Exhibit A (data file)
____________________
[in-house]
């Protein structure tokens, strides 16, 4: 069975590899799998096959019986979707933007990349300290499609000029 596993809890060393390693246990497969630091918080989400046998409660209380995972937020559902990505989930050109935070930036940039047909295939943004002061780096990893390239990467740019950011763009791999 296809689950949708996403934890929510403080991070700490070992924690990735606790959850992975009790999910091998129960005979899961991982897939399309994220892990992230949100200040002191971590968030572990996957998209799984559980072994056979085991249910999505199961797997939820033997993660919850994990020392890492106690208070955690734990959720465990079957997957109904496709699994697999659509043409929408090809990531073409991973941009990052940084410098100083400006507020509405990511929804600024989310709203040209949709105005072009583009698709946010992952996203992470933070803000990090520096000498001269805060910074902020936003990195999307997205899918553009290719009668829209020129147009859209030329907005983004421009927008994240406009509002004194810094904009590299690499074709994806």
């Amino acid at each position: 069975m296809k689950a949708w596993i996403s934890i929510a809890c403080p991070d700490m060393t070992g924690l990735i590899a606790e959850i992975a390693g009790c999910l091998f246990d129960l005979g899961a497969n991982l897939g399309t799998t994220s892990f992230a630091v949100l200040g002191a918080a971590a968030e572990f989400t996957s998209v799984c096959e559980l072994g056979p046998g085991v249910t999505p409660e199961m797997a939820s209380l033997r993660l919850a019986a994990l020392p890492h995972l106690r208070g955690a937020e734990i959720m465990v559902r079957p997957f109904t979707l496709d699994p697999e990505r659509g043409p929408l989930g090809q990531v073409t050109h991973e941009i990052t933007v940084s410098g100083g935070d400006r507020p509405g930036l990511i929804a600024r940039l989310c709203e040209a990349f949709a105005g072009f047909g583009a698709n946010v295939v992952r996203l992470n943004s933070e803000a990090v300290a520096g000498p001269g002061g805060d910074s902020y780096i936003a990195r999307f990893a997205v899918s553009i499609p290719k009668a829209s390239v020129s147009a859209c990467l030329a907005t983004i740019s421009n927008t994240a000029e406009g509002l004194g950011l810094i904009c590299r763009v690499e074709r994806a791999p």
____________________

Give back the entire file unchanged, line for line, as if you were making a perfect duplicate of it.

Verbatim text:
[in-house]
């Protein structure tokens, strides 16, 4: 069975590899799998096959019986979707933007990349300290499609000029 596993809890060393390693246990497969630091918080989400046998409660209380995972937020559902990505989930050109935070930036940039047909295939943004002061780096990893390239990467740019950011763009791999 296809689950949708996403934890929510403080991070700490070992924690990735606790959850992975009790999910091998129960005979899961991982897939399309994220892990992230949100200040002191971590968030572990996957998209799984559980072994056979085991249910999505199961797997939820033997993660919850994990020392890492106690208070955690734990959720465990079957997957109904496709699994697999659509043409929408090809990531073409991973941009990052940084410098100083400006507020509405990511929804600024989310709203040209949709105005072009583009698709946010992952996203992470933070803000990090520096000498001269805060910074902020936003990195999307997205899918553009290719009668829209020129147009859209030329907005983004421009927008994240406009509002004194810094904009590299690499074709994806």
């Amino acid at each position: 069975m296809k689950a949708w596993i996403s934890i929510a809890c403080p991070d700490m060393t070992g924690l990735i590899a606790e959850i992975a390693g009790c999910l091998f246990d129960l005979g899961a497969n991982l897939g399309t799998t994220s892990f992230a630091v949100l200040g002191a918080a971590a968030e572990f989400t996957s998209v799984c096959e559980l072994g056979p046998g085991v249910t999505p409660e199961m797997a939820s209380l033997r993660l919850a019986a994990l020392p890492h995972l106690r208070g955690a937020e734990i959720m465990v559902r079957p997957f109904t979707l496709d699994p697999e990505r659509g043409p929408l989930g090809q990531v073409t050109h991973e941009i990052t933007v940084s410098g100083g935070d400006r507020p509405g930036l990511i929804a600024r940039l989310c709203e040209a990349f949709a105005g072009f047909g583009a698709n946010v295939v992952r996203l992470n943004s933070e803000a990090v300290a520096g000498p001269g002061g805060d910074s902020y780096i936003a990195r999307f990893a997205v899918s553009i499609p290719k009668a829209s390239v020129s147009a859209c990467l030329a907005t983004i740019s421009n927008t994240a000029e406009g509002l004194g950011l810094i904009c590299r763009v690499e074709r994806a791999p």